Trustees OK major tuition increase at UNC-CH

Posted November 17, 2011 12:24 p.m. EST
Updated November 17, 2011 6:35 p.m. EST

— Ignoring the pleas of students to limit tuition increases, the Board of Trustees for the University of North Carolina at Chapel Hill on Thursday approved one of the largest increases in recent memory.

North Carolina State University officials also are poised to adopt a hefty tuition increase for 2012-13.

Under the UNC-Chapel Hill plan, which still must be approved by the UNC Board of Governors and state lawmakers, tuition for in-state undergraduates would go up by $800 in 2012-13 and at least $583 a year over the following four years.

The UNC Board of Governors implemented a 6.5 percent cap on tuition increases across the university system several years ago, but the cap allowed campuses to impose a one-time increase beyond the cap to "catch up" to tuition levels at competing schools nationwide.

The proposed tuition for next year includes a 6.5 percent increase, plus $467 of the $2,800 that officials say will put UNC-Chapel Hill in line with other universities.

Students presented trustees with postcards signed by 1,000 students in opposition to the tuition increase, and they decried what they see as a push toward making UNC more like a private university.

"Moderation is key in the midst of trying times," student body president Mary Cooper said. "A 15.6 percent increase is untenable, especially for current students."

If the proposed increase goes into effect, tuition and fees for in-state undergraduates will be $7,795 and $28,442 for out-of-state undergraduates. In-state graduate students would pay $9,689, and out-of-state students would pay $25,779.

UNC officials said raising tuition is necessary because state budget cuts have trimmed the university's spending by $231 million in recent years. Hundreds of staff positions have been eliminated, faculty and staff have gone three years without a salary increase and class sizes have increased since course offerings have been cut, officials said.

Provost Bruce Carney said more than 130 faculty members have left UNC since 2009.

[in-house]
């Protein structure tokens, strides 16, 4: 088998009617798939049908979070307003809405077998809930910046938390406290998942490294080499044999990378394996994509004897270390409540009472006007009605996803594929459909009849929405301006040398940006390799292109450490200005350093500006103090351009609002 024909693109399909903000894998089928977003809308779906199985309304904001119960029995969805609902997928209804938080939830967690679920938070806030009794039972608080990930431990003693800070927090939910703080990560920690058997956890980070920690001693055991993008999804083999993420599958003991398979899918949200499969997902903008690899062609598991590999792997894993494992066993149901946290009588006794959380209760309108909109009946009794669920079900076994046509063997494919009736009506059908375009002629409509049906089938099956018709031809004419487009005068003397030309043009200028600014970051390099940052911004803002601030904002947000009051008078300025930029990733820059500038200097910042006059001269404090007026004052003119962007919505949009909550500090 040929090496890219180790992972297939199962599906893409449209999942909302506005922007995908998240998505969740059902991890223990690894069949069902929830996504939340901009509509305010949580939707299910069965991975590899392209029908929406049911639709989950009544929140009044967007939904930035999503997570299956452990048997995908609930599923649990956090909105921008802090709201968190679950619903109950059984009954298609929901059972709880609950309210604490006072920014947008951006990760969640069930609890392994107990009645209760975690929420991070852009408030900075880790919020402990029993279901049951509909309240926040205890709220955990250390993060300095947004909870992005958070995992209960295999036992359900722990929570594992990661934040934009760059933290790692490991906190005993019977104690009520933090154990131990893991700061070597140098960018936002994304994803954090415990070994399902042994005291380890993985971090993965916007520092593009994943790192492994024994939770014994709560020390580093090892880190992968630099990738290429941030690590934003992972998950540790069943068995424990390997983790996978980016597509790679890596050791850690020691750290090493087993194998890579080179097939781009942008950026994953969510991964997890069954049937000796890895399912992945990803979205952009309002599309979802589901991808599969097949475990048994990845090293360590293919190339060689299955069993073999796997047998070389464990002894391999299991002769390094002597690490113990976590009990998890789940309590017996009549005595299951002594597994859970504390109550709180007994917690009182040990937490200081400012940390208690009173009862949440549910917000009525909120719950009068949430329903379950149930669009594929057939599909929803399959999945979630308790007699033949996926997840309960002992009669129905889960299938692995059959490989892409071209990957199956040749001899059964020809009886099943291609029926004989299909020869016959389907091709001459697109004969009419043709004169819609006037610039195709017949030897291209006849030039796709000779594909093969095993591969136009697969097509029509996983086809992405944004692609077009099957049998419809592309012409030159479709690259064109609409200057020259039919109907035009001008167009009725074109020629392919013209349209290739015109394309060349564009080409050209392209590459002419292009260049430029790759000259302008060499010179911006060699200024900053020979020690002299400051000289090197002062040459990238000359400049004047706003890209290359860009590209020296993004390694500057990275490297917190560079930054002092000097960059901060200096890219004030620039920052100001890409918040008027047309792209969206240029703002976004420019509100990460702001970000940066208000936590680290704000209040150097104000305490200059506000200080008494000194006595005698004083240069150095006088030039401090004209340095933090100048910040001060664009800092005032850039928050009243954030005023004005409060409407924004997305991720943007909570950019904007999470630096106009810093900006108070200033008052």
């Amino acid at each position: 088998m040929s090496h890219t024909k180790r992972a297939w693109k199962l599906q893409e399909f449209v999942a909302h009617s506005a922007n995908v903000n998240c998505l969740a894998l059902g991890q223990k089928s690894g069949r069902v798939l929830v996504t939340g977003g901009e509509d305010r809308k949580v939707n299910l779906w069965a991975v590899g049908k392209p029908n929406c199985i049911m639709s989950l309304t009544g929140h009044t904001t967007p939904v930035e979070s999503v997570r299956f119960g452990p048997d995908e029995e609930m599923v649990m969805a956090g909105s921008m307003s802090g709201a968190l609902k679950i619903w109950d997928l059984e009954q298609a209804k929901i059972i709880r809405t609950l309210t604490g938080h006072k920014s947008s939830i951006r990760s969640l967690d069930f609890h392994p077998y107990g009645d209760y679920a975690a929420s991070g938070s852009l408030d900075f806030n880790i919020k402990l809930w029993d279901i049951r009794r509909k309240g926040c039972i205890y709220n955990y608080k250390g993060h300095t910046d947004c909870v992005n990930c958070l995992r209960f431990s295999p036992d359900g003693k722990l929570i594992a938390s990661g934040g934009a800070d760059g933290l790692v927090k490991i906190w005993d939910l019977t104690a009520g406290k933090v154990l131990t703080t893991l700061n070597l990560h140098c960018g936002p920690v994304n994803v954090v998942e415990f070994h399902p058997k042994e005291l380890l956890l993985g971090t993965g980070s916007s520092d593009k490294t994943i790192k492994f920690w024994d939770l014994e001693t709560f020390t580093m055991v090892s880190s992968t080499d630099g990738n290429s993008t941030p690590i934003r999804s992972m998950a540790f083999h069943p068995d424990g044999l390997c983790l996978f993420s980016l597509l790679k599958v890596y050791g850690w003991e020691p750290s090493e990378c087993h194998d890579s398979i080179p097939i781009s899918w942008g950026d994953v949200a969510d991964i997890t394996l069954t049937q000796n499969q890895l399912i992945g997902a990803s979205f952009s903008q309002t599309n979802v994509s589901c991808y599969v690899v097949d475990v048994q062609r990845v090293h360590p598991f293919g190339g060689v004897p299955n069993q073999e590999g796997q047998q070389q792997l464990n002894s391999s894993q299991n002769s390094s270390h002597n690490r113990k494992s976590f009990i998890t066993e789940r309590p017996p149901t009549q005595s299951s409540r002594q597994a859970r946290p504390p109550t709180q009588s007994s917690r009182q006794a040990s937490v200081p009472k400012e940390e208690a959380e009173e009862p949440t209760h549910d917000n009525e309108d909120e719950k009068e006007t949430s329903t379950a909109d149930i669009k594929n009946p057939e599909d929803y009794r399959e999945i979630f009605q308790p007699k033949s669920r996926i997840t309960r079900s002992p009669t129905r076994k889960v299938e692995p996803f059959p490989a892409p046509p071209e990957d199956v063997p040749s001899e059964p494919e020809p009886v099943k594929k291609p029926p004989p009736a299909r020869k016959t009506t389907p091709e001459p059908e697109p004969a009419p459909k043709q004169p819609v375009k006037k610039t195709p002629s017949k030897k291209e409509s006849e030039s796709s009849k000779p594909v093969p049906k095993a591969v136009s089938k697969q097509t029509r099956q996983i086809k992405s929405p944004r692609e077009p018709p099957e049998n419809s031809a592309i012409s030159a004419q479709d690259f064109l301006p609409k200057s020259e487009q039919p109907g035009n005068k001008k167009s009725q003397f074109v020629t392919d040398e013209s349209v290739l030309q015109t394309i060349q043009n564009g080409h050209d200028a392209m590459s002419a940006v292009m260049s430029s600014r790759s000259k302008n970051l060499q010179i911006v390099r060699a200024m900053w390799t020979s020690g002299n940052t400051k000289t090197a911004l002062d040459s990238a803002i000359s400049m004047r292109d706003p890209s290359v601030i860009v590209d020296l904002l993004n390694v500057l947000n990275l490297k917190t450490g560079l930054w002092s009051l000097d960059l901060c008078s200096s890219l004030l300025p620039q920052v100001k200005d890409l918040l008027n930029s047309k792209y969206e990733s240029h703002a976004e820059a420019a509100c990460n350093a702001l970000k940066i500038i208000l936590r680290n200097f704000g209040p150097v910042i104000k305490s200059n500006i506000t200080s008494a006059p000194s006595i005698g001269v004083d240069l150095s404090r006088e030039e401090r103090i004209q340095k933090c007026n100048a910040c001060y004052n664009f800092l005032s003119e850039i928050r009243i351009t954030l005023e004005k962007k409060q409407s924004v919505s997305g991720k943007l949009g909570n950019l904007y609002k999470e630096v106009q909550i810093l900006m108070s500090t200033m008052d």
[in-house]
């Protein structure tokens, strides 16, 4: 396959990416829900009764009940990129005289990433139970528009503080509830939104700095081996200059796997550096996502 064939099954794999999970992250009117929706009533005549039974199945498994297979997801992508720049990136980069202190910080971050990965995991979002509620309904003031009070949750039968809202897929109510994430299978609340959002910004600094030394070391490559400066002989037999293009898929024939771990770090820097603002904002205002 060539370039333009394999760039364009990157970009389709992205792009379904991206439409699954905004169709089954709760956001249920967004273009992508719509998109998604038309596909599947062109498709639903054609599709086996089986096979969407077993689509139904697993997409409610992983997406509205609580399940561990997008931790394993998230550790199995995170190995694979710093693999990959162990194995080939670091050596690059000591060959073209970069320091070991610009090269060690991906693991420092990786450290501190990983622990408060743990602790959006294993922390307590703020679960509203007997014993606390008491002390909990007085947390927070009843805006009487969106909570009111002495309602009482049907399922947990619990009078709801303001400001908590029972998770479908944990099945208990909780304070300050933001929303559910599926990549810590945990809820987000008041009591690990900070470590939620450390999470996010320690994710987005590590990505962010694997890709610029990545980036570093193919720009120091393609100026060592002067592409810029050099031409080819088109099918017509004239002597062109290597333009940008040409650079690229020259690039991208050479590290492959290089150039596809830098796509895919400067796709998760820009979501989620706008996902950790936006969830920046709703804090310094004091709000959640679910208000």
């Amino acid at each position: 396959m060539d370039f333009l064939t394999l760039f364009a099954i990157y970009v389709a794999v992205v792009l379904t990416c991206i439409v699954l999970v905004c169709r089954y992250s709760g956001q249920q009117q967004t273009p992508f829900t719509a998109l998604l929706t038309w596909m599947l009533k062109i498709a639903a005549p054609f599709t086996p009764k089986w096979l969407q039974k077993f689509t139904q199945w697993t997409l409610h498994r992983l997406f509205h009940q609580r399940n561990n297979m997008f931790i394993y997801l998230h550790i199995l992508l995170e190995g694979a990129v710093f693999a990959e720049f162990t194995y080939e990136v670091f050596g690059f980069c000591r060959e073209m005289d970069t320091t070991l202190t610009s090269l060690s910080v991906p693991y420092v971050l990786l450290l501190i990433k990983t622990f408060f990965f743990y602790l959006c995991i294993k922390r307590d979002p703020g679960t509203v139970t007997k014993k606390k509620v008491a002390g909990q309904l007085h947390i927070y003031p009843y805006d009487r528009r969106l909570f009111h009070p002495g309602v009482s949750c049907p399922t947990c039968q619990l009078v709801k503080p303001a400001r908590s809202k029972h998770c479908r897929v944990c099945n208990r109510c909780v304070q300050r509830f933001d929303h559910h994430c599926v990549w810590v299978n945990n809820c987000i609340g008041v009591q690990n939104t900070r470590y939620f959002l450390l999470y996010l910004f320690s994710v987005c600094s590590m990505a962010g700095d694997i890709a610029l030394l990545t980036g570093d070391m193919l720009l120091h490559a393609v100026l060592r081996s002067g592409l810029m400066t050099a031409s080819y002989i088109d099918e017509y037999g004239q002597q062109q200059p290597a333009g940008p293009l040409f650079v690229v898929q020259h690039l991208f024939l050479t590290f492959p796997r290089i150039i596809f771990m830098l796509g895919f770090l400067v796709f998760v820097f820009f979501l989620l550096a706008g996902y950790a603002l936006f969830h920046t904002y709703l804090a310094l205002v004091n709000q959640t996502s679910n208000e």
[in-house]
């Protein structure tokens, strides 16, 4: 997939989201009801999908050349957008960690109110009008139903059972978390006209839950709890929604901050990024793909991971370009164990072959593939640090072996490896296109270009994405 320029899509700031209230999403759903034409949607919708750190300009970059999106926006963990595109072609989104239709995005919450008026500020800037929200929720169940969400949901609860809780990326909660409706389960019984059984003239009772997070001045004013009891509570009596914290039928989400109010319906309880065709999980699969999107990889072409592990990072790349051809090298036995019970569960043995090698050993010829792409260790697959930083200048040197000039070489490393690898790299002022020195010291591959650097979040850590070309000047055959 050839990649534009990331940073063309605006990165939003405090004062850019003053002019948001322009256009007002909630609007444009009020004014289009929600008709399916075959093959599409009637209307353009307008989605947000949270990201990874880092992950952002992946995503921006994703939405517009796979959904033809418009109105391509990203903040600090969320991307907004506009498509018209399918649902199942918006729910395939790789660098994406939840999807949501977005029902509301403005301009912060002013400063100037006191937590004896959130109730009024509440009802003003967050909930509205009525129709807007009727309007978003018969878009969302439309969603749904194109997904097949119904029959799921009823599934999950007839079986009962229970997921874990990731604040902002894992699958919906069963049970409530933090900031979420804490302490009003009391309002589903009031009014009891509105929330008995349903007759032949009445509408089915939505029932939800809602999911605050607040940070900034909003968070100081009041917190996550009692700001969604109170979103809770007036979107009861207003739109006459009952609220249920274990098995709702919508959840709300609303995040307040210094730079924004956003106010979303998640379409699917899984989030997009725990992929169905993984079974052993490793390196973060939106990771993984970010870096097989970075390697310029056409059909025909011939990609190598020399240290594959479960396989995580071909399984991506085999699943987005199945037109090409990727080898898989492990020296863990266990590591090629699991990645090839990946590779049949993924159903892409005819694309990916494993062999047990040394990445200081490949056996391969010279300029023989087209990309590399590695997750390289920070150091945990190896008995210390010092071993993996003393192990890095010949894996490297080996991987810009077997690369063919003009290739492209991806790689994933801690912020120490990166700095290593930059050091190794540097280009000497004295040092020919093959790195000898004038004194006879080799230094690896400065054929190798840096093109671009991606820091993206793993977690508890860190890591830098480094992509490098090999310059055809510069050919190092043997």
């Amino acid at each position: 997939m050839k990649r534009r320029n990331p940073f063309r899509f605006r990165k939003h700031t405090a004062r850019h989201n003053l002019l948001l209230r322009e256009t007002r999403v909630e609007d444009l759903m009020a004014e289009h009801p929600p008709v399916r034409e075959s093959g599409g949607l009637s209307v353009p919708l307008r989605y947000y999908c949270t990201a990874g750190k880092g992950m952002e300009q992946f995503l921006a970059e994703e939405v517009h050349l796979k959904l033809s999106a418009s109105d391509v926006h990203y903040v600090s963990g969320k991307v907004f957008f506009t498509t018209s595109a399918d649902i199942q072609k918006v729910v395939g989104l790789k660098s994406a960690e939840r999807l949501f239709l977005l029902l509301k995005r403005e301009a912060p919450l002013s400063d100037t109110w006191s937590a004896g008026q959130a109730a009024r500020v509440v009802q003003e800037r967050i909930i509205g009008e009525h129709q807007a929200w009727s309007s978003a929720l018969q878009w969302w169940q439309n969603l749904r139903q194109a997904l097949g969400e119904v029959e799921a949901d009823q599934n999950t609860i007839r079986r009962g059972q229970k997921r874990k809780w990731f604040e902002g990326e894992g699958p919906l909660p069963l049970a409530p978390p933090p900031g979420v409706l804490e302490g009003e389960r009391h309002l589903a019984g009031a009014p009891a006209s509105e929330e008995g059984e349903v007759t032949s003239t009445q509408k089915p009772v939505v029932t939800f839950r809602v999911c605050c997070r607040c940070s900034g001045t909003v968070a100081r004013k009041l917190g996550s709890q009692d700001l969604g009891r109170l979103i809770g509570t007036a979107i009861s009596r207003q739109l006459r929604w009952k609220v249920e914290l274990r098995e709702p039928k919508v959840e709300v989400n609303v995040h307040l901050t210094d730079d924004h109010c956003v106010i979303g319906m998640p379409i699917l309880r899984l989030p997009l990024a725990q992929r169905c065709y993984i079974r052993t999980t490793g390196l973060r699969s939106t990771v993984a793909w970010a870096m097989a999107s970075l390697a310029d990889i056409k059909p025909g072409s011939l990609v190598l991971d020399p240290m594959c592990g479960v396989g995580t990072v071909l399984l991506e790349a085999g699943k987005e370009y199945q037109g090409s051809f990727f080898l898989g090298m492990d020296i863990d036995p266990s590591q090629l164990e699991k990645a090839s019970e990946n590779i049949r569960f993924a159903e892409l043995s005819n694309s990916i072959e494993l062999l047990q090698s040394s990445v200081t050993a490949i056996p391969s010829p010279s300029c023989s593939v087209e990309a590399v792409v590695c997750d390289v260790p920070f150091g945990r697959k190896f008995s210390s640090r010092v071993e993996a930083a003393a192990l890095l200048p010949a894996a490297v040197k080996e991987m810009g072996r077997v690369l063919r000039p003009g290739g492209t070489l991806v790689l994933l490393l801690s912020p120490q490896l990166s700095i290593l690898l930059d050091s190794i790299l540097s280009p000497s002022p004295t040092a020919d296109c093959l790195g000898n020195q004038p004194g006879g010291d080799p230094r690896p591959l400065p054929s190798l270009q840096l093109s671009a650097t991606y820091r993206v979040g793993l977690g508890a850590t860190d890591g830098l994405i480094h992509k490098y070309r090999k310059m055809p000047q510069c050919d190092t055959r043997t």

"We've always said students and families are our last resort, and again, I think I've outlined why we've reached the point of last resort," Chancellor Holden Thorp said.

Students said UNC should dip into its $2.2 billion endowment before forcing students to make up for state budget cuts. They say they are graduating with too much debt or are being forced to stop their education altogether because of rising costs.

Officials said much of the endowment is earmarked for specific uses. They also noted that 45 percent of the tuition increase will be set aside for need-based financial aid.

Some students said they understand the need for them to pay more.

"I'd rather see an increase in the cost of tuition than us losing classes that would be fundamental or losing library hours," junior Christopher Wallace said.

Other tuition increases

N.C. State's Board of Trustees is expected to vote Friday on a proposal to raise tuition for 2012-13 by 6.5 percent, or $330 for in-state undergraduates and $660 for all other students. The board also could approve an $1,170 increase over five years to hire faculty and reduce class sizes.

Together, the increases would raise tuition at N.C. State by more than 9 percent next year, to $7,523 for in-state undergraduates.

North Carolina Central University officials are still formulating their tuition request for next year, but officials are eying a 6.5 percent increase, which would be $192 for in-state undergraduates.